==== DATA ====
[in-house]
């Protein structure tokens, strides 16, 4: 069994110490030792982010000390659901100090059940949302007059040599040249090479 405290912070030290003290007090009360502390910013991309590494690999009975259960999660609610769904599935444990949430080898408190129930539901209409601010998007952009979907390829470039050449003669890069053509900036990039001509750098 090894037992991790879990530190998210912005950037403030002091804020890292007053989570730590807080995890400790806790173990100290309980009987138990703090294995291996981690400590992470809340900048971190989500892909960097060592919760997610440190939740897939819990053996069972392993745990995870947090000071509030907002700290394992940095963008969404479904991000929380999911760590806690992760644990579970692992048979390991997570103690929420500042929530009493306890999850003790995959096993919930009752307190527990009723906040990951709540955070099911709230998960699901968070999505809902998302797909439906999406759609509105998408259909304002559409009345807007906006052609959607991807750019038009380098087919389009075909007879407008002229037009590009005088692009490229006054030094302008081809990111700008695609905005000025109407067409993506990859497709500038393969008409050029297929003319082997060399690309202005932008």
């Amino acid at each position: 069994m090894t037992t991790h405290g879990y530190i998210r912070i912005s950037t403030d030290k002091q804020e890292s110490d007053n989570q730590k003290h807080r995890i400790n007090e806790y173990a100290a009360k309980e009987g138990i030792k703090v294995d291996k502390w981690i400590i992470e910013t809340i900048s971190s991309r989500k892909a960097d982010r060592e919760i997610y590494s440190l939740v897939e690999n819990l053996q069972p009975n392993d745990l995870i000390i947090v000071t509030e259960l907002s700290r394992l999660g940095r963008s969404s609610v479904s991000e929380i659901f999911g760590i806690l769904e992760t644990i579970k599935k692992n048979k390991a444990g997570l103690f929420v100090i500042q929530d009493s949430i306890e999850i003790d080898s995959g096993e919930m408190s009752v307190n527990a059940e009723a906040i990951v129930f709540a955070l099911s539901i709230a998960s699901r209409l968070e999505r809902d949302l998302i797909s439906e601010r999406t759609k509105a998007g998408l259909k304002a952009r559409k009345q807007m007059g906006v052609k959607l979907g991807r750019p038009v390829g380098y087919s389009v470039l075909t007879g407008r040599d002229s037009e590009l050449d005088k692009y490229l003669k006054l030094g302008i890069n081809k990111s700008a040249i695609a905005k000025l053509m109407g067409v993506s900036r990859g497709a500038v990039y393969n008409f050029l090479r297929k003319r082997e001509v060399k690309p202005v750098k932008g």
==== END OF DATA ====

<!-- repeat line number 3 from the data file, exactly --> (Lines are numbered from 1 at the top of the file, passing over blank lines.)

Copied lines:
């Amino acid at each position: 069994m090894t037992t991790h405290g879990y530190i998210r912070i912005s950037t403030d030290k002091q804020e890292s110490d007053n989570q730590k003290h807080r995890i400790n007090e806790y173990a100290a009360k309980e009987g138990i030792k703090v294995d291996k502390w981690i400590i992470e910013t809340i900048s971190s991309r989500k892909a960097d982010r060592e919760i997610y590494s440190l939740v897939e690999n819990l053996q069972p009975n392993d745990l995870i000390i947090v000071t509030e259960l907002s700290r394992l999660g940095r963008s969404s609610v479904s991000e929380i659901f999911g760590i806690l769904e992760t644990i579970k599935k692992n048979k390991a444990g997570l103690f929420v100090i500042q929530d009493s949430i306890e999850i003790d080898s995959g096993e919930m408190s009752v307190n527990a059940e009723a906040i990951v129930f709540a955070l099911s539901i709230a998960s699901r209409l968070e999505r809902d949302l998302i797909s439906e601010r999406t759609k509105a998007g998408l259909k304002a952009r559409k009345q807007m007059g906006v052609k959607l979907g991807r750019p038009v390829g380098y087919s389009v470039l075909t007879g407008r040599d002229s037009e590009l050449d005088k692009y490229l003669k006054l030094g302008i890069n081809k990111s700008a040249i695609a905005k000025l053509m109407g067409v993506s900036r990859g497709a500038v990039y393969n008409f050029l090479r297929k003319r082997e001509v060399k690309p202005v750098k932008g």